If lawyers won’t help non-lawyers tell their stories better, they should at least try to tell their own stories better.
My book does not purport to be the last word on the subject. (but you should still read it)
The subject of storytelling is far from an empty field, but it remains an open one.
There are many types of stories lawyers tell in their work. The most effective ones are built with the legs of Aristotle’s marvelous triangle in mind.
They are stories told to potential clients to get hired, presented to finders of fact to establish credibility, all shared, in one way or another, in the service of ethos.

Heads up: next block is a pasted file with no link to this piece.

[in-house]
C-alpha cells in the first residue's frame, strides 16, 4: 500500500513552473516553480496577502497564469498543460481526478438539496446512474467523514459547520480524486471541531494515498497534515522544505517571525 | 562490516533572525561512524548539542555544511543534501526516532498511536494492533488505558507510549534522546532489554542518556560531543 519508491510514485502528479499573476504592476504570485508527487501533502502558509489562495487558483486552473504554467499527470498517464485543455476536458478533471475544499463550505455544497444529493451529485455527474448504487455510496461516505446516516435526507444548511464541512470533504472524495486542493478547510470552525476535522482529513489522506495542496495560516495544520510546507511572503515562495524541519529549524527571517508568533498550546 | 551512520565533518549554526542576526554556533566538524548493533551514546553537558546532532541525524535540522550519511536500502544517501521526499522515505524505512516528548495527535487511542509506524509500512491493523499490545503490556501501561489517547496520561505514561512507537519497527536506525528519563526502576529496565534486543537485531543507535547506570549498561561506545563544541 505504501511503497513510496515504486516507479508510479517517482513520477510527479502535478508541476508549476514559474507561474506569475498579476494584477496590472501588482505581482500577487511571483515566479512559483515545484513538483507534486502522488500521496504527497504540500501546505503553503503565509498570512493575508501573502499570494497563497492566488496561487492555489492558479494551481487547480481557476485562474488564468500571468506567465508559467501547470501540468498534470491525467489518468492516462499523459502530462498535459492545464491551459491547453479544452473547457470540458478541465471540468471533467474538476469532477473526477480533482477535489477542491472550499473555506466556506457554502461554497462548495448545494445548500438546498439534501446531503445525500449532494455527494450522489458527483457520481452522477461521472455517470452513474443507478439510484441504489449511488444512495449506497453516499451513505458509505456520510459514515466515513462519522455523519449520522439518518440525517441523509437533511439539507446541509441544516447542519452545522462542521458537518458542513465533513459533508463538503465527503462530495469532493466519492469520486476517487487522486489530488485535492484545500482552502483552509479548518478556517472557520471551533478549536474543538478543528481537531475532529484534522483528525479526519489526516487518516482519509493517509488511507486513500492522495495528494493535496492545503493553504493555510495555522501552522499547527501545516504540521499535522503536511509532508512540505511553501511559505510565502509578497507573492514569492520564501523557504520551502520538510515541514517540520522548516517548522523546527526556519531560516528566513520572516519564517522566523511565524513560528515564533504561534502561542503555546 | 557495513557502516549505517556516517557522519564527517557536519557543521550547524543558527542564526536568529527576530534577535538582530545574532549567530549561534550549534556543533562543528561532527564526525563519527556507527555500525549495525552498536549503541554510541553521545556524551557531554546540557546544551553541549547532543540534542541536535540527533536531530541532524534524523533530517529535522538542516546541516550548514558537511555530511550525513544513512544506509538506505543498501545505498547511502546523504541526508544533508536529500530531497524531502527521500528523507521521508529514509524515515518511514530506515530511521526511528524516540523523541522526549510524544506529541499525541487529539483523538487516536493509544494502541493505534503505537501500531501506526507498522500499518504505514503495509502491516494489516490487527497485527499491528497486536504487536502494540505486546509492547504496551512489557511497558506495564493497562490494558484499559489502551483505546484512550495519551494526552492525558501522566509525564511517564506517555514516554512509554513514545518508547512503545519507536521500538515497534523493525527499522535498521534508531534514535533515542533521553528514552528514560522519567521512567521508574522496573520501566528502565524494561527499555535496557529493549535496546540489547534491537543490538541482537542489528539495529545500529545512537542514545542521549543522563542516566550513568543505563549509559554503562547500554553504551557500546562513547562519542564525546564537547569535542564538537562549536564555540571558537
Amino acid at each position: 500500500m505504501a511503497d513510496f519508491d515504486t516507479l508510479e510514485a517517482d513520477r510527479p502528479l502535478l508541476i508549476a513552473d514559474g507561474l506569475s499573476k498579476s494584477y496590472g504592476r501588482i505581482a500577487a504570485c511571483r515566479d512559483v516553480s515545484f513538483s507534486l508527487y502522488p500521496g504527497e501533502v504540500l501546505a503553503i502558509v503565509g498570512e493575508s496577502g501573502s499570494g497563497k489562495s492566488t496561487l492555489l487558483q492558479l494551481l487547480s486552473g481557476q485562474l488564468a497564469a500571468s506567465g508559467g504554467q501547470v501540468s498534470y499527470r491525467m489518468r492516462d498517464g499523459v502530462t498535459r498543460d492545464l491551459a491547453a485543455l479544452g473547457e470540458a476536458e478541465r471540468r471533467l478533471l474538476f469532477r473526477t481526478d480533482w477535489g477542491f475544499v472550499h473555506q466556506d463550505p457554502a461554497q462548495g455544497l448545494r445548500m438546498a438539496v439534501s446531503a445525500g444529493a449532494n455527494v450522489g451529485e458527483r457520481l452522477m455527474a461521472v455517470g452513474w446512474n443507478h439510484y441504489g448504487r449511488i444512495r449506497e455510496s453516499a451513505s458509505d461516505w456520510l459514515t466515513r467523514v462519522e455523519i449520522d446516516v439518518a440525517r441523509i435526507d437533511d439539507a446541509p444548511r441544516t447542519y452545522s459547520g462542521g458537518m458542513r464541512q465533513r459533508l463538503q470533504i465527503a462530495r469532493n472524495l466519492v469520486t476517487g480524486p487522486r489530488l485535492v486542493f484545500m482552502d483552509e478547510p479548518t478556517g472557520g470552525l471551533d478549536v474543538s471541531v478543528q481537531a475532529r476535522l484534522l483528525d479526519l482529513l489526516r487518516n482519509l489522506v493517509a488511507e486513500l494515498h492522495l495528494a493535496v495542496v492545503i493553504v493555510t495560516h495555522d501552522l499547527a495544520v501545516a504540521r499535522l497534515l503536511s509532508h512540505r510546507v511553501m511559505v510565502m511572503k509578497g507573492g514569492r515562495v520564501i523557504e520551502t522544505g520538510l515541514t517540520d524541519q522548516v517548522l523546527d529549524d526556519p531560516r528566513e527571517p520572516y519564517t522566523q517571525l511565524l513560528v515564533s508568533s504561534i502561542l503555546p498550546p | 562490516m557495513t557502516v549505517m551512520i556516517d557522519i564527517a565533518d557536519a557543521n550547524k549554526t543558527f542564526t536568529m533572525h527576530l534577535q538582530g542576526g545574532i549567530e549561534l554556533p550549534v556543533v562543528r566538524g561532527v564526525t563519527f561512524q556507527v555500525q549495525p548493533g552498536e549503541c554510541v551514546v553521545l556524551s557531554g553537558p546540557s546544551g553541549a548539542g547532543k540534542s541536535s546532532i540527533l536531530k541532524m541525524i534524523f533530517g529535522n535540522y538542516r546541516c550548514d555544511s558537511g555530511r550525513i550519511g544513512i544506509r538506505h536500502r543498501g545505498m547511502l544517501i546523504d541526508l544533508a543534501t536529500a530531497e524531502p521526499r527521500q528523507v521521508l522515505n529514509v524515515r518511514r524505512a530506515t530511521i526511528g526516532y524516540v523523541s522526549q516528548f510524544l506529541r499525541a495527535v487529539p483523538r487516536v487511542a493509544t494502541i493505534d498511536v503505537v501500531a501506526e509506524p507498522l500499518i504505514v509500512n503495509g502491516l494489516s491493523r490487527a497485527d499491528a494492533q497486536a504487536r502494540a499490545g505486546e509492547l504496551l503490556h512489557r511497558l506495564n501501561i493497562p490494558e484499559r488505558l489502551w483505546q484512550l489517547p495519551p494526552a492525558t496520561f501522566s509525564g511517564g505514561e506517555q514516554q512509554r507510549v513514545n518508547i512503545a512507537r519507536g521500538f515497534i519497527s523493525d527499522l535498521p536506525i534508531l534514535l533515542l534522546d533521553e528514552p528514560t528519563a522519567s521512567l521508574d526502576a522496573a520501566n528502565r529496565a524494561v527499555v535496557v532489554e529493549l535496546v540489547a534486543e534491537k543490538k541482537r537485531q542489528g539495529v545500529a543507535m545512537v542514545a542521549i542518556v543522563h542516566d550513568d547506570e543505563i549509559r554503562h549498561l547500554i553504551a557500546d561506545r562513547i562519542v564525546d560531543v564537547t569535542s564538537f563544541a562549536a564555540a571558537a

There are also puzzle stories; narratives that lawyers present to convince a client, colleague, or fact finder to decide something in the lawyer’s favor, or to persuade a client to take the lawyer’s advice.
Reason— logos—is at the heart of puzzle stories.
There are lawyer stories designed to appeal to the brain and touch the heart.
If you don’t care truly, deeply, and passionately about the case, the client, or the issue, you cannot elicit those feelings in others.
Emotion in storytelling matters as much as the other two legs. It is also the one that is the most problematic.
But regardless of the type of story, the reason why lawyers tell stories never changes.
Lawyers tell stories to persuade.
What good stories have you heard a lawyer tell? Please comment.